What’s in That Prayer? The Collect for Pentecost Sunday

Here is the oration that the Church prays in the Mass and Office for Pentecost Sunday:

Deus, qui hodiérna die corda fidélium Sancti Spíritus illustratióne docuísti: da nobis in eódem Spíritu recta sápere; et de ejus semper consolatióne gaudére.

Here is my translation:

O God, who on this day hast taught the hearts of the faithful by the illumination of the Holy Ghost: grant to us in the same Spirit rightly to understand and ever to rejoice in His consolation.

Here is the translation from the Divinum Officium site:

O God, You Who on this day have taught the hearts of the faithful by the light of the Holy Spirit, grant us by that Holy Spirit Himself, to know what is right and ever to rejoice in His help.

The verb sápere has a very beautiful constellation of meanings, both transitive and intransitive. It can mean to taste or to relish, but also to understand, to know, or to be wise. It gives us the Latin noun for wisdom, sapientia.

The promised day has come! Jesus has sent the Holy Ghost from the Father, and, entering into the hearts of those gathered in the Upper Room on Mount Sion, He has come to take possession of and illuminate the Church in a dramatic and most manifest way. Rightly is He called the “soul of the Church.”

Some say that this day is the “birthday” of the Church. Others — including the Church’s liturgy for the Feast of the Sacred Heart — say that Good Friday should be reckoned as such, given the fact that the water of baptism and the blood of the Eucharist were poured out on that day from Our Lord’s Heart. (If memory serves me, Saint Augustine advanced both positions at different times.) The Saint Andrew’s Missal coordinates these two opinions and says that Good Friday is the Church’s “Christmas” (birth), while Pentecost is her “Epiphany” (public manifestation). In the life of the individual Christian, these would seem to correspond with Baptism and Confirmation.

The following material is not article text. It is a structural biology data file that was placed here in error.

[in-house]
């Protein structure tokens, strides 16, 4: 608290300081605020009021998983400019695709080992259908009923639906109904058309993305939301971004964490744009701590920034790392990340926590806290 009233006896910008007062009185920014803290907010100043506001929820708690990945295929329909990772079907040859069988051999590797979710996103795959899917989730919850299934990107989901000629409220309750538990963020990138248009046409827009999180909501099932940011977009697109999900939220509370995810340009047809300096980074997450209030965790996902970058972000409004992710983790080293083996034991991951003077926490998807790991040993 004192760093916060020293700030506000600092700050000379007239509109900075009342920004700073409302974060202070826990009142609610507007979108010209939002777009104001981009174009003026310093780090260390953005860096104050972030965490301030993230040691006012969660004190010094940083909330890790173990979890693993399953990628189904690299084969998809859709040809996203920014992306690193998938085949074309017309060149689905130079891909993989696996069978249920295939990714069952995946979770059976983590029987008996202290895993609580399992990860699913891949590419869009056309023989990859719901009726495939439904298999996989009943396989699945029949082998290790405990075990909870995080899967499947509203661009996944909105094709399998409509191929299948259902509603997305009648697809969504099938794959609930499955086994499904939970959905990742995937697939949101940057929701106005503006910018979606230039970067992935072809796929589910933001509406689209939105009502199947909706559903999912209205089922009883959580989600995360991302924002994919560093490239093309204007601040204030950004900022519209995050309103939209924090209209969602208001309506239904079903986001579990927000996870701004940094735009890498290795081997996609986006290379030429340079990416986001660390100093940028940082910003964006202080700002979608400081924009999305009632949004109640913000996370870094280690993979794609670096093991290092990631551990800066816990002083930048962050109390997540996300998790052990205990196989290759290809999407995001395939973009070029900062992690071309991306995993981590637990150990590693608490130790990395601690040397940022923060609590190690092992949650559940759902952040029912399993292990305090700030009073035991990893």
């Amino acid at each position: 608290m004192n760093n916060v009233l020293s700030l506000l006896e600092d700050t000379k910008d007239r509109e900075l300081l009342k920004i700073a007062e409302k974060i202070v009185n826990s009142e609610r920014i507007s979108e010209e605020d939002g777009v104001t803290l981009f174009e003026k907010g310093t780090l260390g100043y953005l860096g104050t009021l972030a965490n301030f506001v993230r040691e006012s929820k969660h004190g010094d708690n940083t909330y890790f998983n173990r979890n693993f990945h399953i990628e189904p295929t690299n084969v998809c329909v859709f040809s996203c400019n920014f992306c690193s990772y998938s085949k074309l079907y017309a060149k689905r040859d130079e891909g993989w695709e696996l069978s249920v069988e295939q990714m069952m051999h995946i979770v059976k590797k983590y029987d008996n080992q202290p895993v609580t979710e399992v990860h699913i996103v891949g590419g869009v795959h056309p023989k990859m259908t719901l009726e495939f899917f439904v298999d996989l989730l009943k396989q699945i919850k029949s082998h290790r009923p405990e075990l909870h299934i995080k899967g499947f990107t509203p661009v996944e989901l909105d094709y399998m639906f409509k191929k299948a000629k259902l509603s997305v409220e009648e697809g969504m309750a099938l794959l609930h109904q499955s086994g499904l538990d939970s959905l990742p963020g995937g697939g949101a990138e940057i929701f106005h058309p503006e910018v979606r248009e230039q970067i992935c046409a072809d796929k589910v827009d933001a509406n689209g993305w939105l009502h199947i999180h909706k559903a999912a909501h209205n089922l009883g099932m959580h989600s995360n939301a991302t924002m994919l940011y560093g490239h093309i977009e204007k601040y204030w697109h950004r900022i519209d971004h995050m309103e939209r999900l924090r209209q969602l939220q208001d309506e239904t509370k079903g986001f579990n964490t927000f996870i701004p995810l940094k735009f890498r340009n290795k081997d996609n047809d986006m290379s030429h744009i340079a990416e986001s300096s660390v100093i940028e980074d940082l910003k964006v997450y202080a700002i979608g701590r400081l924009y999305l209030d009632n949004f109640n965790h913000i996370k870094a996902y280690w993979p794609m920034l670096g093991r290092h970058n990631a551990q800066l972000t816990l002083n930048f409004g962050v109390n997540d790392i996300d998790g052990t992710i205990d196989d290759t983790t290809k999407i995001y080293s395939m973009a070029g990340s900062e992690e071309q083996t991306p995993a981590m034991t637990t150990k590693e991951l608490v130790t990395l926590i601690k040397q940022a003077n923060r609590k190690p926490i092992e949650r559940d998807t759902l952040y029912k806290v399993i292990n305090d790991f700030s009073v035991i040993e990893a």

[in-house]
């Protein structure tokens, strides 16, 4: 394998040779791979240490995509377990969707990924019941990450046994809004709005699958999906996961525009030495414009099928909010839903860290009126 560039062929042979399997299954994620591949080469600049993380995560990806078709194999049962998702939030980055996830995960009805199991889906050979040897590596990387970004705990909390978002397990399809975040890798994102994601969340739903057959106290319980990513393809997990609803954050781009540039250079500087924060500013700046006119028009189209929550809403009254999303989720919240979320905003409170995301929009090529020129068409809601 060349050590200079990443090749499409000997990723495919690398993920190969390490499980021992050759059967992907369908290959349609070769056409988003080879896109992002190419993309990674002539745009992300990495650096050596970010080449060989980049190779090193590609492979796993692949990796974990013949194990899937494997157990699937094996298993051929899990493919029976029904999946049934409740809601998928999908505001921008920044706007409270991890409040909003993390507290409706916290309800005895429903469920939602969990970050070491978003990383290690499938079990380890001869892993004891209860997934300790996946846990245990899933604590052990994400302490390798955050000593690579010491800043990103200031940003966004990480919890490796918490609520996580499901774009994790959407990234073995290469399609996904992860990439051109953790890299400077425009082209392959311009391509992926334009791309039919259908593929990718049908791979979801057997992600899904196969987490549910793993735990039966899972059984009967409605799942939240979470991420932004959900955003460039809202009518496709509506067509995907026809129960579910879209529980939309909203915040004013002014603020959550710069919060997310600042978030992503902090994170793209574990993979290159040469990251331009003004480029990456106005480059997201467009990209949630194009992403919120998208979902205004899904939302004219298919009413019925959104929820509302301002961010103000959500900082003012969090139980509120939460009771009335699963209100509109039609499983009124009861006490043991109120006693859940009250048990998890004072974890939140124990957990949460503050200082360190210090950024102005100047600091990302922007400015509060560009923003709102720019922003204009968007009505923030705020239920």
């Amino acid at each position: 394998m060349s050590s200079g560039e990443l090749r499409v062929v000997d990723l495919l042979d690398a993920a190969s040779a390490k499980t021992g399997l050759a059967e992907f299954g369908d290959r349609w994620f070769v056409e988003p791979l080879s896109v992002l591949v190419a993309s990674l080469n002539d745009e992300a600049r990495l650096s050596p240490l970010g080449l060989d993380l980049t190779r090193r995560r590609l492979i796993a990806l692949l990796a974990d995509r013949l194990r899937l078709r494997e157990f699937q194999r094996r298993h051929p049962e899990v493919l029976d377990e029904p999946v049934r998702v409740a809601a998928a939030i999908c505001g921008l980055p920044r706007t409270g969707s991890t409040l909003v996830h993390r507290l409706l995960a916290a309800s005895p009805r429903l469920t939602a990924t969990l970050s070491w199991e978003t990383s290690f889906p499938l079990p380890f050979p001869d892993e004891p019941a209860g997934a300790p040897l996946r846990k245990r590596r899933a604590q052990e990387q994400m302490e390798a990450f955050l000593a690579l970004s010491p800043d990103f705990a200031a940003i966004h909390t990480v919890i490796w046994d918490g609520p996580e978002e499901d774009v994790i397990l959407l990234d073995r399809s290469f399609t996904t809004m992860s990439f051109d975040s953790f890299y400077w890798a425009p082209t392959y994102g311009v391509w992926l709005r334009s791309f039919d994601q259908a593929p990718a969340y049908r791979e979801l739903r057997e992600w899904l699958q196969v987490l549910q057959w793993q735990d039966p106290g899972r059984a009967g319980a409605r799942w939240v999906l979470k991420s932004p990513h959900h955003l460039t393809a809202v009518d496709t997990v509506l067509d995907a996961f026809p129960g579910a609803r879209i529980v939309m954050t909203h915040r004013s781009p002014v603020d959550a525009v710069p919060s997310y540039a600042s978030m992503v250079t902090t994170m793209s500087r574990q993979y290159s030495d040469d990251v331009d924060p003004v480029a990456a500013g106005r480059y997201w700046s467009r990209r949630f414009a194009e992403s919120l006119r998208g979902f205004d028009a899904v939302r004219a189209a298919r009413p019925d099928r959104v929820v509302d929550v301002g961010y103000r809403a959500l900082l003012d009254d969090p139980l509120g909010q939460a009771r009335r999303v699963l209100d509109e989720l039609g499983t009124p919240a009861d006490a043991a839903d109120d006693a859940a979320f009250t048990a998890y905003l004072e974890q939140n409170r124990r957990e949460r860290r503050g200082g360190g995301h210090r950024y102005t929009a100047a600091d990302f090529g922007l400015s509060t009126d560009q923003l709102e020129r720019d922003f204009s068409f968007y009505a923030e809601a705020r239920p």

Moreover, the dedication of this month of June, the Sacred Heart of Our Lord, bears a very direct connection to the Mystery of Pentecost. In the Gospel of Saint John (7:37-39), Our Lord says,

If any man is thirsty, let him come to me, and drink; yes, if a man believes in me, as the scripture says, Fountains of living water shall flow from his bosom. He was speaking here of the Spirit, which was to be received by those who learned to believe in him; the Spirit which had not yet been given to men, because Jesus had not yet been raised to glory. (Knox translation.)

This is a very rich passage, but let me take notice of one thing: commentators are not agreed on whether the “bosom” whence flow the rivers (or fountains) of living waters is the bosom of Our Lord or the bosom of the individual Christian. The way the passage is punctuated and divided into verses (not original to the Scriptures) can alter the meaning. However, the ambiguity is a happy one: Jesus, with the Father, sends the Holy Ghost from His “bosom,” i.e., the Sacred Heart, into the hearts of the faithful. And this is how theological charity comes into our souls in the first place: “the charity of God is poured forth in our hearts, by the Holy Ghost, who is given to us” (Rom. 5:5).

Saint Thomas uses this verse from Romans to prove that charity is indeed an infused virtue, poured into our hearts by the Holy Ghost, who is Charity in Person: the very Love of the Father for the Son and the Son for the Father.

Over and above this, according to Saint Thomas, the Holy Ghost’s gift of wisdom perfects charity by helping us to judge rightly concerning Eternal Law by a certain “connaturality” with the Mind of the divine Lawgiver. Thus, today’s oration is not merely a request for knowledge as “learning,” but a petition that we might love God more perfectly by being truly wise, and relishing — tasting —  God’s Law. And what does the lover do when he possesses the beloved? He rejoices! “Grant to us in the same Spirit rightly to understand [or “to be truly wise”] and ever to rejoice in His consolation.”

A blessed Pentecost Sunday and Octave to all!

Below are some links to articles on our site about Pentecost, the Holy Ghost, and His Gifts:

Veni Creator Spiritus!


“Pentecost” by Jean Restout II (1692–1768), public domain